INTRO THEORET PHYSICS
INTRO THEORET PHYSICS PHZ 3113
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Date Created: 09/18/15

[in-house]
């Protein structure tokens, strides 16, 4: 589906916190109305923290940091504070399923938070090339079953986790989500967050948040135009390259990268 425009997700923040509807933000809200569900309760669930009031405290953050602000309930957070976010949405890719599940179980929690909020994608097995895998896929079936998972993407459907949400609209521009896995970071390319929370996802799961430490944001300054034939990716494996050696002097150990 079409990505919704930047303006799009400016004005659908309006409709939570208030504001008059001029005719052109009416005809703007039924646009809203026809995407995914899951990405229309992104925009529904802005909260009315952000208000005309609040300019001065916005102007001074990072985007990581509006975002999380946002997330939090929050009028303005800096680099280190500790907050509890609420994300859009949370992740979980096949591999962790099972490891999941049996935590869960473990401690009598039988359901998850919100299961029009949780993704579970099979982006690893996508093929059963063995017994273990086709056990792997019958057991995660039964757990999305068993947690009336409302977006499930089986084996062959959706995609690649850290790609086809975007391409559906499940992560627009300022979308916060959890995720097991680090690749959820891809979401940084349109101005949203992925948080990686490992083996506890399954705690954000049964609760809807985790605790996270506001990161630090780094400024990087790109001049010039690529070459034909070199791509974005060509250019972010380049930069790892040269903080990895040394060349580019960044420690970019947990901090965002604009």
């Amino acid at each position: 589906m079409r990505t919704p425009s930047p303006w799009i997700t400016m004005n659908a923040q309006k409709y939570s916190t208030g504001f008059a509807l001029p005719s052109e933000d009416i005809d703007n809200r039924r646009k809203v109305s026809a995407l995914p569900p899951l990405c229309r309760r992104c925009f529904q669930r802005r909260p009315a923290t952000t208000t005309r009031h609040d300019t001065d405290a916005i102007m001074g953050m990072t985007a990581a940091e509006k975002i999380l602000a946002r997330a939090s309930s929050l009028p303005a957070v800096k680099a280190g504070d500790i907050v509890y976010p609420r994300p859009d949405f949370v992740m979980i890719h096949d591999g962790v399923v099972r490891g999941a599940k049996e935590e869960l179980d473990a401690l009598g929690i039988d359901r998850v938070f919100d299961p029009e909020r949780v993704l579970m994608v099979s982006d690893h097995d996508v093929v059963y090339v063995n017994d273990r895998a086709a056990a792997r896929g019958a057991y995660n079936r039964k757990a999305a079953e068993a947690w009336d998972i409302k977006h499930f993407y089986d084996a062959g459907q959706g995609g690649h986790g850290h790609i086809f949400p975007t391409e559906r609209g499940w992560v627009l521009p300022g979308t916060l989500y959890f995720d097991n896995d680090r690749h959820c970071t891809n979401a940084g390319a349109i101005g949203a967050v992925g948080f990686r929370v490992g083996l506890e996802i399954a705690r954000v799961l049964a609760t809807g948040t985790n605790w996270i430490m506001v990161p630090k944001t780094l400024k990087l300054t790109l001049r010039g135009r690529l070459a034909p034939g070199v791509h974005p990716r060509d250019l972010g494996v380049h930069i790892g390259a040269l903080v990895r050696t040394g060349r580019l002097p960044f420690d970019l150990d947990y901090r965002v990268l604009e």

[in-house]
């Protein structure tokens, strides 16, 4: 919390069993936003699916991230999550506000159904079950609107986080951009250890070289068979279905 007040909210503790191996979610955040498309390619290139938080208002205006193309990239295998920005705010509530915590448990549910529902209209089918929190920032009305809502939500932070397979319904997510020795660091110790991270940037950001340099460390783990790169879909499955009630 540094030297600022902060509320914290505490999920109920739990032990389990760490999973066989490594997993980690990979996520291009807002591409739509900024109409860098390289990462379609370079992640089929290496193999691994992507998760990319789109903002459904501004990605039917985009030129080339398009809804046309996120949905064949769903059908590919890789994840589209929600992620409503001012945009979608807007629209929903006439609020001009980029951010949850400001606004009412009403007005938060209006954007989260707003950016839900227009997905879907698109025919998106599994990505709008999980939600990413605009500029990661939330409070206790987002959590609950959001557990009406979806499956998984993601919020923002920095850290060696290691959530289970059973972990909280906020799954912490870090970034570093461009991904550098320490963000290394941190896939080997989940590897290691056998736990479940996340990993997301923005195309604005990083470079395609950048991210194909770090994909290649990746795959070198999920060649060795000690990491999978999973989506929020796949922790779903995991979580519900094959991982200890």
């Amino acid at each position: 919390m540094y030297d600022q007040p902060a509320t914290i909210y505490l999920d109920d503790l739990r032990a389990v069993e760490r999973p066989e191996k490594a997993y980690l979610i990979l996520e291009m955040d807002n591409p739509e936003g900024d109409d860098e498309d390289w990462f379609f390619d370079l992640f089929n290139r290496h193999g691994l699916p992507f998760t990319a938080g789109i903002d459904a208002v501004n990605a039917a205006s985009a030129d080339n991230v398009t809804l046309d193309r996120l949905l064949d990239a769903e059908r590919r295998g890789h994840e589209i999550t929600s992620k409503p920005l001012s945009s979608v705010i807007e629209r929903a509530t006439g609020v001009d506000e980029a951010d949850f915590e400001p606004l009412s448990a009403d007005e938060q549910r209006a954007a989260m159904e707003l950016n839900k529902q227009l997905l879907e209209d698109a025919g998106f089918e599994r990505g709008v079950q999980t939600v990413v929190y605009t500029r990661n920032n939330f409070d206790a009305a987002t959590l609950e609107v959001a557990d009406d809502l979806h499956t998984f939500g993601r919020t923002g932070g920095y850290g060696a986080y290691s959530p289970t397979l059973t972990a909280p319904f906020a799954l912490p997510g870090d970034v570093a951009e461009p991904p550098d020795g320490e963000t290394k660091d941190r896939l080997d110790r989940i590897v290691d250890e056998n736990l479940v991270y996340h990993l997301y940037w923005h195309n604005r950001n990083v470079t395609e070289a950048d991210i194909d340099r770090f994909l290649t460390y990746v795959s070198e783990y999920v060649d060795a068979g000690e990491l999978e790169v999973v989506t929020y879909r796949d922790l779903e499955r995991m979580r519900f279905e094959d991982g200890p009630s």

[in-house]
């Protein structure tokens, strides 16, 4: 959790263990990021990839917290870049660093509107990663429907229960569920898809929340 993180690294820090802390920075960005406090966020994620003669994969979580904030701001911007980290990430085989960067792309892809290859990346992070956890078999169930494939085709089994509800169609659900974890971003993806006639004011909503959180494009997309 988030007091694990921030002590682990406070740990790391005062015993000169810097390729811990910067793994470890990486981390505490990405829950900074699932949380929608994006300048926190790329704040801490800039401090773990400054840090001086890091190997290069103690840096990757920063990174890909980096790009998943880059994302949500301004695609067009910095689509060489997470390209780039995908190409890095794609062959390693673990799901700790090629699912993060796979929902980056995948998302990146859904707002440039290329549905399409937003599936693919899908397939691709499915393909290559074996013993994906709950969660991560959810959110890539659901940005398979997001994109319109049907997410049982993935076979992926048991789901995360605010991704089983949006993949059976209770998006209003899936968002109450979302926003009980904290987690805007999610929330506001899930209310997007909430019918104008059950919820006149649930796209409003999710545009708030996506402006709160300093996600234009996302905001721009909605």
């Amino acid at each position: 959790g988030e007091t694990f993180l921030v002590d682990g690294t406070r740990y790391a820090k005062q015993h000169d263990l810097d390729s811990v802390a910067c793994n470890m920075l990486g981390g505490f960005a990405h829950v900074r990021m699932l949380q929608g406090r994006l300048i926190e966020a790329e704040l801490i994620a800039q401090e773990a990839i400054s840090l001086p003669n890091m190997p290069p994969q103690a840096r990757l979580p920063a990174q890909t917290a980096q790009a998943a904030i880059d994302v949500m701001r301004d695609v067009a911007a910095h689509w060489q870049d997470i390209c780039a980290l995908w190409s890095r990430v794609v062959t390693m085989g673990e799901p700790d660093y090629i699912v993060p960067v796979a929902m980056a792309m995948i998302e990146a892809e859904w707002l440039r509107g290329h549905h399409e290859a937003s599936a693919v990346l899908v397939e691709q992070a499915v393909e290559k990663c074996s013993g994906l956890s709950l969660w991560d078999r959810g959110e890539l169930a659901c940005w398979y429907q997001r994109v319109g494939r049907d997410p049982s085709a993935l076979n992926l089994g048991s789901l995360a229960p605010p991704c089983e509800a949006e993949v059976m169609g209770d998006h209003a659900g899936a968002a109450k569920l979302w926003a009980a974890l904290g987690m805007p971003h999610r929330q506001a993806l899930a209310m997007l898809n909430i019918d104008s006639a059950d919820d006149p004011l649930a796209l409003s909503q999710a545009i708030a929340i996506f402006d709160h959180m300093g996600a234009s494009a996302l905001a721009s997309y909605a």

4 Multiple integrals vectors 41 Multiple integrals Let s review this subject by doing various examples of integrating a function f x 3 over a region of 2 space EX 1 4 4 1 32 I y dydx dx ydy dx xg 1 region 0 0 0 Figure 1 EX 1 Q how about changing the order of integration We could do the x integral rst obviously But we need to be careful of the order of the limits 2 4 I dyy dx 2 y0 zy2 5 Q Why change the order Sometimes it s important EX 2 lnl6 4 dx 3 10 ye 2 1113 Can t do fdy lny so switch Figure 2 EX 1 So let s draw a new gure always draw a gure if you switchl 4 2111 4 d y I d dy26 5 yl 1113 0 yl 42 Change of variables the Jacobian First let s do a standard example where we don t get into formalities Figure 3 EX 1 EX 3 l V1712 2 2 I 671 ly dydx 6 10 y0 This will certainly be easier in polar coordinates x rcos6 y 7 sin 6 7r2 1 2 71 I 6 1 made 1 16 7 90 7 0 4 Note the measure for the integral in polar coords dx dy rd d0 8 is just the size of the little area element in Fig 3 but can be obtained formally In general the change of variables in 2D is de ned Rfuvdudv fursvrs where R is a region in 2D and R is the transformed region which need not have the same shape J is the Jacobian of transformation 7 1 we 7 Jegt ie the determinant of the partial derivatives as shown If you have forgotten how to take a determinant go ahead and look it up in Boas p 89 Of course the concept can be generalized to higher D transformations 057372 gt uvw but the determinental form remains one just has to do a bit more work Let s specialize now to polar coordinates Take u x 7 cos 6 v y rsin0 so 3573 i W so dxdy rdrdd what we worked out already in more intuitive fashion d7 d5 9 10 694 BT88 cos 0 r sin0 i 2 2 i sing r0086 7 rcos 0 sin 6 i r 11 Here s a slightly tricky example where the shape of the transformed region is quite different EX 5 1 z xy I0 day0 dy 12 Let s make a transformation 05 y gt u v where u yx v x y The choice of v is somewhat straightforward why u is chosen 1 have no idea Anyway 1st task 3 Figure 4 EX 5 Original and transformed regions is to calculate J acobian 06 y 13 2 lt gt 2 a we 05 u7v 95 Imx2vdudvevdudv 15 nice and simple but What are the transformed limits Well starting from the original ones we learn y0gtu0ifx7 0 yxgtu1 16 x1gtv1u yx0gtv0 17 1 1u 1 I du dv e duelu 1 62 e 1 18 0 0 0 measures for cylindrical and spherical coords Derived in Boas7checkl So So Spherical x rsin6cosq5 y rsin0sin zrcos6 x7y7z Jltna gt ie dxdydz gt 7 2 sin 6drd0d 20 7 2 sin 0 19 4 Cylindrical x pcos0 y psin6 z z x7y7z J 21 p0zgtl p l ie dxdydzapddedz 22 NB 0 in spherical coords is not the same 0 as for cylindrical coords Might want to use q for cylindrical coords instead EX 6 Calculate the moment of inertia of a cone of height equal to its base radius h R Take the density of the material to be p0 assumed homogeneous Moment of inertia is then h 2 2w 7Tb I pOdVx2y2 po dz rdr d6 7 2 p0 23 V 20 7 0 0 Note dimensions are correct since p0 MLg so p0h5 ML2 43 Vectors 431 Properties of vectors Vector set of components which transforms under rotation of a coordinate system in the same way as the coordinates of a point F 7 A vector is something that transforms like a vector Huh What does that mean Take the coordinates x1 952 of a point F in a Cartesian coordinate system F X1vX2 X1le2 X1 Figure 5 Transformation of coordinates 1 2 a If we rotate the coordinate axes to a new set 051 952 by an angle q geometry tells US 951 cos 051 sin 052 24 V V an an x2 sin x1 cosq xg W V 021 0227 so we can write this as a general linear transformation 2 xi a xl aigxg E aijxj 28 j1 What happens to the vector F under this transformation F x1 1x2 g 29 953 xQ g 30 31 0512 0522 95 x3 32 33 gt aii 5 31 1 i ai2 5 32 1 34 anon 021022 0 35 The length of the vector is preserved in the new coordinate system the transfor mation is said to be orthogonal We can write the same thing in a nice compact notation using the 7 Kronecker delta 7 symbol 7 1239j 6U0 Z j 36 Z aijaik 61k Z ajiaki 37 If you nd this confusing write this out in terms of indices and see what it means You may also wish to ask yourself how it s related to matrix multiplication as lnverse transformation q gt 896 Z ij i 805 aij Why is this true Some properties of general N D vectors 14f 14111412 6 3M o az laA1aA2aAN 3 A1 A2 aAN J X o al aflb etc Magnitude of a vector N N A2 2A 2A check il il m A A 432 Products of vectors 1 Dot or scalar product A g Z AllBl 2 Cross product A X Z ijkAjBk7 jk 39 40 41 42 Where eijk is the so called Levi CiVita symbol sometimes called the completely antisymmetric tensor 0 if any two indices are the same eijk 1 if indices correspond to an even permutation of 123 1 if indices correspond to an odd permutation of 123 Very useful identity 7 worth memorizingl E ijk lmk 6239Z6jm Sim ji k 7 43 44 4x o x 7 45 ZQT gtlt EMC x D Z ijkAjBk 26247210sz jk m 2 Z Z ijk6izmAjBkCsz ijkim 2 514514721 5jm5k4AjBk04Dm jkim 44340sz AmBngDm m Z AME Bm0mgt Z 34002 AmDmgt Z m E m 46 D o4 46 Some more identities to check using these techniques 4 x6 6x44x o 4 x E x 5 EM 5 0144 44 BAGCAB rule Remarks 0 2 or 3d A g AB cos 6A3 If g 0 two vectors are orthogonal 0A3 7T2 0 unit vectors l g We can choose mutually orthogonal 627 Also note X j Eijk k 0 Expand any vector fl in terms of D orthogonal unit vectors in D dimensions A Ai i o The scalar or dot product of two vectors is invariant under coordinate trans formations 147 By aikBk ZaijaikAjBk i j k 239 ijk Zak13 243 4 E 47 jk k 0 14lgtlt ABSlDOAB 0 meaning of gtlt volume of parallelogram spanned by vectors fl g and 6 7 Curvilinear coordinates Read Boas sec 54 108 109 71 Review of spherical and cylindrical coords First l ll review spherical and cylindrical coordinate systems so you can have them in mind when we discuss more general cases 711 Spherical coordinates Z Figure 1 Spherical coordinate system The conventional choice of coordinates is shown in Fig 1 0 is called the polar angle q the azimuthal angle The transformation from Cartesian coords is xrsin0cos yrsin0sin 27 cos6 1 In the gure the unit vectors pointing in the directions of the changes of the three spherical coordinates r 6 q are also shown Any vector can be expressed in terms of them 41 A3593 AygjA22 M Ae AM 2 Note the qualitatively new element here while both 923 2 and 720265 are three mutually orthogonal unit vectors 023272 are xed in space but 73045 point in different directions according to the direction of vector F We now ask by how large 1 a distance d5 the head of the vector f changes if in nitesimal changes dr d0 dq are made in the three spherical directions dsT d7 7 6159 rdO 7 dng rsin 6d 7 as seen from gure 2 only the and lt25 displacements are shown v 7 jE rsmOdq frsine I Figure 2 Geometry of in nitesimal changes of P So the total change is d cw rdO 7 sin Megs The volume element will be d7 dSTdSstqg r2 sin6 dr d6 digs and the surface measure at constant 7 will be dd 6159 dng f 7 2 sin 6d0d f EX 1 Volume of sphere of radius R spheie dT TR0 90 A2 72 Sin 0dr d6 61 RS3 2 2W More interesting gradient etc in spherical coordinates W nal twain 8m By 82 3i ai ai t 805 87 805 868x assays QCquot and i j and n can be replaced by sin0cos fcos6cos sin q3 sin0sin fcos6sin cos q3 cos6f sin0 P m a 2 4 gWRS 3 Combining all these we nd 78 18 1 8qu W artzwgtmw 39 Similarly we nd a a 1 8 1 8 1 8A A 214T 39 6A V r287 76 l rsin086 sm 6 l rsin6 Bq and 1 f r rsinqu v x141 a a 2 2 1 66 1 T 81116 AT r1419 rsin0A and 1 8 811 1 8 811 1 821 2 7 2 V 1 i r287 lt76 87 l rgsin680 8111680 l 7 2sin268q52 712 Cylindrical coordinates 10 11 12 13 I won t belabor the cylindrical coordinates but just give you the results to have handy I ve written here the cylindrical radial coordinate as called 7 the angle variable 6 like Boas but keep in mind that a lot of books use p and q x rcos0 yrsin6 22 dsT d7 d59 rd6 dsz dz d cw rd0 c122 d7 rdrdddz a quJA 1811A BzJA W WWW a a a 18 181419 8A2 v14 i FarerTlA TE 82 a a 1 f r0 2 VxA 6 5 lt14 713 General coordinate systems With these speci c examples in mind let s go back the the general case and see where all the factors come from We can pick a new set of coordinates q1 qg qg which have isosurfaces which need not be planes nor parallel to each other Let s just assume that among 05 y z and q1q2q3 there are some relations frq1q2q3 yyq1q2q3 22q17q27q3 15 which we can nd and invert to get Q1Q1957372 12CI295737Z 1361395737Z 16 The differentials are then d8xdq8x 3 11 9612 9613 It s very useful to know what the measure of distance or metrlc is in a given 51 01 17 coordinate system Of course in Cartesian coordinates the distance between two points whose coordinates differ by doc dy dz is ds where ds2 doc2 dy2 dzg 18 Your book calls ds the arc length Now if you imagine squaring an equation like 17 you ll get terms like dqg but also terms like dqldqg etc So in general plugging into 18 we expect d5 mm gmdqldqg Zgijdqidqj 19 ii and the 91 are called the metrlc components and g itself is the metrlc tensor ln Einstein s theory of general relativity the metric components depend on the amount of mass nearby Most of the coordinate systems we are interested in are orthogonal ie gij olt 627 Thus we can write at h1 dq12 hg dq22 hgdqg 20 The hi s are called scale factors and are 1 for Cartesian coordinates Now let s look at the change of the position vector r in our new coordinate system when we change the coordinates q by a small amount We have CW CE hid h i1 h2dCI2 i2 hngS f3 21 4 We can de ne the distance changes 51 52 and 53 by 52 E hiqi Let s make con tact with something concrete by comparing with say spherical coordinates The in nitesimal change in the position vector is what s given in 4 so we can identify the scale factors for spherical coordinates as h l he r and hag rsin0 Since we know how to express d now we can immediately say how to do line elements for line integrals 27df ZvihZdqi 22 as well as surface and volume integrals U1d82d83U2d81d83U3d81d82 U1h2h3dCI2dqgU2h1h3d hdqgv3h1h2dq1dQ2 23 and d739 h1h2h3dq1dq2dq37 24 where the stands for the integrand Differential operators in curvilinear coordinates I am not going to develop all of this here it s pretty tedious and is discussed in Boas secs 98 and 99 However the basic idea comes from noting that the gradient is the fastest change of a scalar eld so the ql component is obtained by dotting into Q1 ie 2amp1wa A v 7 25 ql 1 881 hl aql 7 etc Note that we are allowed to do the last step because h is a function of qg and q3 but these are held constant during the partial differentiation Therefore a A 181 W 7 mi 26 Similarly a 1 8 8 8 V vhh vhh vhh 27 h1h2h3 l8Q1 1 2 3 86122 1 3 96133 1 2 l 5 and lt1 61 hlhghg Cf1h1 i 641 h1v1 f2 M i 642 hg U2 Eh i 643 hgvg 28